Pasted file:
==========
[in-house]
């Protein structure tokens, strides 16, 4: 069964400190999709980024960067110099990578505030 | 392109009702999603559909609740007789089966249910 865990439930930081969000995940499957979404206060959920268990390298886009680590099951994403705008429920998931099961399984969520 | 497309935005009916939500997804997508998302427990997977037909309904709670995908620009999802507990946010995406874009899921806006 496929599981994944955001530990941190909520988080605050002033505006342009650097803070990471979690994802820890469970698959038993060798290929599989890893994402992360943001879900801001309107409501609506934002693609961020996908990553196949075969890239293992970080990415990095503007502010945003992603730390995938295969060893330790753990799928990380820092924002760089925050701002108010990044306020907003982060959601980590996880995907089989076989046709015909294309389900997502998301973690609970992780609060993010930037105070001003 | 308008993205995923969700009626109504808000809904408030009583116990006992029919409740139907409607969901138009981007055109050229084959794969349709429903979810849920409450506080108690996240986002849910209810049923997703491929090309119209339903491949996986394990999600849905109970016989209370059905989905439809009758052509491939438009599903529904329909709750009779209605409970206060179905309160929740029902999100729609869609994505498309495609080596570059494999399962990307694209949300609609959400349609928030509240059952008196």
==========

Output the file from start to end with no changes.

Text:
[in-house]
């Protein structure tokens, strides 16, 4: 069964400190999709980024960067110099990578505030 | 392109009702999603559909609740007789089966249910 865990439930930081969000995940499957979404206060959920268990390298886009680590099951994403705008429920998931099961399984969520 | 497309935005009916939500997804997508998302427990997977037909309904709670995908620009999802507990946010995406874009899921806006 496929599981994944955001530990941190909520988080605050002033505006342009650097803070990471979690994802820890469970698959038993060798290929599989890893994402992360943001879900801001309107409501609506934002693609961020996908990553196949075969890239293992970080990415990095503007502010945003992603730390995938295969060893330790753990799928990380820092924002760089925050701002108010990044306020907003982060959601980590996880995907089989076989046709015909294309389900997502998301973690609970992780609060993010930037105070001003 | 308008993205995923969700009626109504808000809904408030009583116990006992029919409740139907409607969901138009981007055109050229084959794969349709429903979810849920409450506080108690996240986002849910209810049923997703491929090309119209339903491949996986394990999600849905109970016989209370059905989905439809009758052509491939438009599903529904329909709750009779209605409970206060179905309160929740029902999100729609869609994505498309495609080596570059494999399962990307694209949300609609959400349609928030509240059952008196």